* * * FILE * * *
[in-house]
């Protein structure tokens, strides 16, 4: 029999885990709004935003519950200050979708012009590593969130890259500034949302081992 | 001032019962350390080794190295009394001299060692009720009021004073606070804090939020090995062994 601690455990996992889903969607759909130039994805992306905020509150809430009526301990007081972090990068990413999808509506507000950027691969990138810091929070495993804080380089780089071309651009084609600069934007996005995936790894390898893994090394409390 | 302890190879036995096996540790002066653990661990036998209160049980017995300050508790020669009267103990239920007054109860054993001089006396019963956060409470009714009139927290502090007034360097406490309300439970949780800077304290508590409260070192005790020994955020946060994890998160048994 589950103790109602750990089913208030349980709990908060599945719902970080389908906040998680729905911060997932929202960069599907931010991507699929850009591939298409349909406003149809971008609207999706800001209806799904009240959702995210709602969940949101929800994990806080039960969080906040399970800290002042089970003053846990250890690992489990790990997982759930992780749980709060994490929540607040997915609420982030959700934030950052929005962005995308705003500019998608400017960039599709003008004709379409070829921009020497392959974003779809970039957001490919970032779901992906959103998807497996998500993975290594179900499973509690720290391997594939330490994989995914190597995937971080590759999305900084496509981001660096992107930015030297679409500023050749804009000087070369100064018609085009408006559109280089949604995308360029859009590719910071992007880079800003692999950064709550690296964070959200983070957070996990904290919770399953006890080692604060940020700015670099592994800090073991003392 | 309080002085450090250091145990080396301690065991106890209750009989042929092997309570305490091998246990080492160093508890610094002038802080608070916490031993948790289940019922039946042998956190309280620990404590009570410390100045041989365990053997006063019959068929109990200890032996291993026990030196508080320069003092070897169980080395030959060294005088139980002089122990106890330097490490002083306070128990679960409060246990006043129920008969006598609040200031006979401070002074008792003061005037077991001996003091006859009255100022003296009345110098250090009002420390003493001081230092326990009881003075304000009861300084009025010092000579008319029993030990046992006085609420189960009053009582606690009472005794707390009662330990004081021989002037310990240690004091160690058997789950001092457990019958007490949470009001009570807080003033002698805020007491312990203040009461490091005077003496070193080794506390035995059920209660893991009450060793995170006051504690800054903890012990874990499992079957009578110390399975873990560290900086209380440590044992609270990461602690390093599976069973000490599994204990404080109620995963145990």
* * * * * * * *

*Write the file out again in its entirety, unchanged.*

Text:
[in-house]
């Protein structure tokens, strides 16, 4: 029999885990709004935003519950200050979708012009590593969130890259500034949302081992 | 001032019962350390080794190295009394001299060692009720009021004073606070804090939020090995062994 601690455990996992889903969607759909130039994805992306905020509150809430009526301990007081972090990068990413999808509506507000950027691969990138810091929070495993804080380089780089071309651009084609600069934007996005995936790894390898893994090394409390 | 302890190879036995096996540790002066653990661990036998209160049980017995300050508790020669009267103990239920007054109860054993001089006396019963956060409470009714009139927290502090007034360097406490309300439970949780800077304290508590409260070192005790020994955020946060994890998160048994 589950103790109602750990089913208030349980709990908060599945719902970080389908906040998680729905911060997932929202960069599907931010991507699929850009591939298409349909406003149809971008609207999706800001209806799904009240959702995210709602969940949101929800994990806080039960969080906040399970800290002042089970003053846990250890690992489990790990997982759930992780749980709060994490929540607040997915609420982030959700934030950052929005962005995308705003500019998608400017960039599709003008004709379409070829921009020497392959974003779809970039957001490919970032779901992906959103998807497996998500993975290594179900499973509690720290391997594939330490994989995914190597995937971080590759999305900084496509981001660096992107930015030297679409500023050749804009000087070369100064018609085009408006559109280089949604995308360029859009590719910071992007880079800003692999950064709550690296964070959200983070957070996990904290919770399953006890080692604060940020700015670099592994800090073991003392 | 309080002085450090250091145990080396301690065991106890209750009989042929092997309570305490091998246990080492160093508890610094002038802080608070916490031993948790289940019922039946042998956190309280620990404590009570410390100045041989365990053997006063019959068929109990200890032996291993026990030196508080320069003092070897169980080395030959060294005088139980002089122990106890330097490490002083306070128990679960409060246990006043129920008969006598609040200031006979401070002074008792003061005037077991001996003091006859009255100022003296009345110098250090009002420390003493001081230092326990009881003075304000009861300084009025010092000579008319029993030990046992006085609420189960009053009582606690009472005794707390009662330990004081021989002037310990240690004091160690058997789950001092457990019958007490949470009001009570807080003033002698805020007491312990203040009461490091005077003496070193080794506390035995059920209660893991009450060793995170006051504690800054903890012990874990499992079957009578110390399975873990560290900086209380440590044992609270990461602690390093599976069973000490599994204990404080109620995963145990």